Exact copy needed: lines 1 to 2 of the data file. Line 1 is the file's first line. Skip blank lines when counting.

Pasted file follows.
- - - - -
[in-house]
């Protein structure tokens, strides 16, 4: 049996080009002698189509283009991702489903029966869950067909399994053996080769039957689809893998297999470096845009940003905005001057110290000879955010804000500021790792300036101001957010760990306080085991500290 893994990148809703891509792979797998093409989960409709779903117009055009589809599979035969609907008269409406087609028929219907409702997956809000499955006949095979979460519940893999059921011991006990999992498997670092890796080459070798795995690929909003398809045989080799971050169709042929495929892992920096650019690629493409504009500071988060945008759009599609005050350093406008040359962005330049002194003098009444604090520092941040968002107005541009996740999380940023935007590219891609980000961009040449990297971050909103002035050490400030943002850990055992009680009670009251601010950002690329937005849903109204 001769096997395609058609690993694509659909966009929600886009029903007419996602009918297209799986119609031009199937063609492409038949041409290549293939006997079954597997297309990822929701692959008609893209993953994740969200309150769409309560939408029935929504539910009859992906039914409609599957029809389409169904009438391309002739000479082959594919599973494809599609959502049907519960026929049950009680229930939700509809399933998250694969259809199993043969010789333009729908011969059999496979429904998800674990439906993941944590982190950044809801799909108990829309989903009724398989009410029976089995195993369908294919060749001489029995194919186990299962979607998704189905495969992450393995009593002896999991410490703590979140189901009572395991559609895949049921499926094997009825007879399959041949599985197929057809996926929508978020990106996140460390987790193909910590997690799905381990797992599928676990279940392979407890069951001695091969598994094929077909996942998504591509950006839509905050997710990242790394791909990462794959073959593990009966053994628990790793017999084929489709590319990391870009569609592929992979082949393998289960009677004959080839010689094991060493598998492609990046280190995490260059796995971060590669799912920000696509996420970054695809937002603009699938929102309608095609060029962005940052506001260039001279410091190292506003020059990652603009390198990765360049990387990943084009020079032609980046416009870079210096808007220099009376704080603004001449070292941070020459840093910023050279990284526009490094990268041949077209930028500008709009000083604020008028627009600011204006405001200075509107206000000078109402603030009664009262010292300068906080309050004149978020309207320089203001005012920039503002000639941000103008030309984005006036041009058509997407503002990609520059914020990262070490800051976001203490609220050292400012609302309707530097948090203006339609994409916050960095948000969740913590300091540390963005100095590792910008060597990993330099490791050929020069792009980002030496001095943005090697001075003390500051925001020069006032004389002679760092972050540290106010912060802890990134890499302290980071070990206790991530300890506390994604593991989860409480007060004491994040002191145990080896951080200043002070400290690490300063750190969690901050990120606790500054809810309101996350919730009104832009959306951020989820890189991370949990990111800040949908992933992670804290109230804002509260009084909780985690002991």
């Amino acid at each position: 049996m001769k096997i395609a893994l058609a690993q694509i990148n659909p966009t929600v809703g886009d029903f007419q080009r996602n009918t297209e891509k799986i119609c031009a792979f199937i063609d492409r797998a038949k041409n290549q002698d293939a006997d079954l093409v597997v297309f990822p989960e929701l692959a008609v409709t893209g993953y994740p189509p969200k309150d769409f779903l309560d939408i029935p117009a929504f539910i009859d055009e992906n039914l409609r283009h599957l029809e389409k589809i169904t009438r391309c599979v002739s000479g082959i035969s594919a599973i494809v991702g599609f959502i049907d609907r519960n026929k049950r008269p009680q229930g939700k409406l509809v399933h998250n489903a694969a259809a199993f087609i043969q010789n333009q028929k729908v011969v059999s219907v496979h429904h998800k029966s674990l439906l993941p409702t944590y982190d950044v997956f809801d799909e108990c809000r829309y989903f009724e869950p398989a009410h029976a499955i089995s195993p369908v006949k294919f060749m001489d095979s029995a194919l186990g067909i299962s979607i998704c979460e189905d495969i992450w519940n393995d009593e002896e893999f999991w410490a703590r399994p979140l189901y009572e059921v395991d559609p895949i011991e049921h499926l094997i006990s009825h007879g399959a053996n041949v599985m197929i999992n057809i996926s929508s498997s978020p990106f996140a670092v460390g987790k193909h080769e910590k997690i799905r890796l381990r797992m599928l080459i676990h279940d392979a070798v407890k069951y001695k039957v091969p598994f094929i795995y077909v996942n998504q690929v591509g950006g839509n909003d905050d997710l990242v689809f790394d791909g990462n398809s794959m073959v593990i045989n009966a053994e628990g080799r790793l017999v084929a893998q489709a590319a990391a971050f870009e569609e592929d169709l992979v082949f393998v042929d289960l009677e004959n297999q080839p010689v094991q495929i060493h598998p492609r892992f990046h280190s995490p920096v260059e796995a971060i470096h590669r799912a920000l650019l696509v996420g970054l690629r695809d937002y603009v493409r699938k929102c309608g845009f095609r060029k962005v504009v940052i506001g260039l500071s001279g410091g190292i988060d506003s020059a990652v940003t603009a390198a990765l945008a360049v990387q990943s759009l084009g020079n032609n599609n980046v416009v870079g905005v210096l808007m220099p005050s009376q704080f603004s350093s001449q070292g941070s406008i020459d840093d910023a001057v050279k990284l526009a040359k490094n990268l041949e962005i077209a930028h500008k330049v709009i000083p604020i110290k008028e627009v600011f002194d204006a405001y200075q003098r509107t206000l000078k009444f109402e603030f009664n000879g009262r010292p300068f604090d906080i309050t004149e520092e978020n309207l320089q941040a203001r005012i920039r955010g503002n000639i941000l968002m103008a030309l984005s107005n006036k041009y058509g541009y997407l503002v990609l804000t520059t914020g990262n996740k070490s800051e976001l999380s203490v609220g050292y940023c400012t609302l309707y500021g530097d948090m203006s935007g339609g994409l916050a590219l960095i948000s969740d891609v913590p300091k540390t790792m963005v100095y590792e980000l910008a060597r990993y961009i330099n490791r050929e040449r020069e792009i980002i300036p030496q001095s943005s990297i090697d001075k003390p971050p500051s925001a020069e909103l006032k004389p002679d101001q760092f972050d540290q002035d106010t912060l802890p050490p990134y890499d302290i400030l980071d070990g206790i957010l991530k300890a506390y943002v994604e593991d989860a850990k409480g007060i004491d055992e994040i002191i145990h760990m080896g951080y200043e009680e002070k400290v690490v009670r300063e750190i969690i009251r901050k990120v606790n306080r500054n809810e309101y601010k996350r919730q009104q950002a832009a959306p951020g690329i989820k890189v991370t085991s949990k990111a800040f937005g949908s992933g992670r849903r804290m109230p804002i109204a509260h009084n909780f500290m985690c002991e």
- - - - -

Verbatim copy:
[in-house]
């Protein structure tokens, strides 16, 4: 049996080009002698189509283009991702489903029966869950067909399994053996080769039957689809893998297999470096845009940003905005001057110290000879955010804000500021790792300036101001957010760990306080085991500290 893994990148809703891509792979797998093409989960409709779903117009055009589809599979035969609907008269409406087609028929219907409702997956809000499955006949095979979460519940893999059921011991006990999992498997670092890796080459070798795995690929909003398809045989080799971050169709042929495929892992920096650019690629493409504009500071988060945008759009599609005050350093406008040359962005330049002194003098009444604090520092941040968002107005541009996740999380940023935007590219891609980000961009040449990297971050909103002035050490400030943002850990055992009680009670009251601010950002690329937005849903109204 001769096997395609058609690993694509659909966009929600886009029903007419996602009918297209799986119609031009199937063609492409038949041409290549293939006997079954597997297309990822929701692959008609893209993953994740969200309150769409309560939408029935929504539910009859992906039914409609599957029809389409169904009438391309002739000479082959594919599973494809599609959502049907519960026929049950009680229930939700509809399933998250694969259809199993043969010789333009729908011969059999496979429904998800674990439906993941944590982190950044809801799909108990829309989903009724398989009410029976089995195993369908294919060749001489029995194919186990299962979607998704189905495969992450393995009593002896999991410490703590979140189901009572395991559609895949049921499926094997009825007879399959041949599985197929057809996926929508978020990106996140460390987790193909910590997690799905381990797992599928676990279940392979407890069951001695091969598994094929077909996942998504591509950006839509905050997710990242790394791909990462794959073959593990009966053994628990790793017999084929489709590319990391870009569609592929992979082949393998289960009677004959080839010689094991060493598998492609990046280190995490260059796995971060590669799912920000696509996420970054695809937002603009699938929102309608095609060029962005940052506001260039001279410091190292506003020059990652603009390198990765360049990387990943084009020079032609980046416009870079210096808007220099009376704080603004001449070292941070020459840093910023050279990284526009490094990268041949077209930028500008709009000083604020008028627009600011204006405001200075509107206000000078109402603030009664009262010292300068906080309050004149978020309207320089203001005012920039503002000639941000103008030309984005006036041009058509997407503002990609520059914020990262070490800051976001203490609220050292400012609302309707530097948090203006339609994409916050960095948000969740913590300091540390963005100095590792910008060597990993330099490791050929020069792009980002030496001095943005090697001075003390500051925001020069006032004389002679760092972050540290106010912060802890990134890499302290980071070990206790991530300890506390994604593991989860409480007060004491994040002191145990080896951080200043002070400290690490300063750190969690901050990120606790500054809810309101996350919730009104832009959306951020989820890189991370949990990111800040949908992933992670804290109230804002509260009084909780985690002991």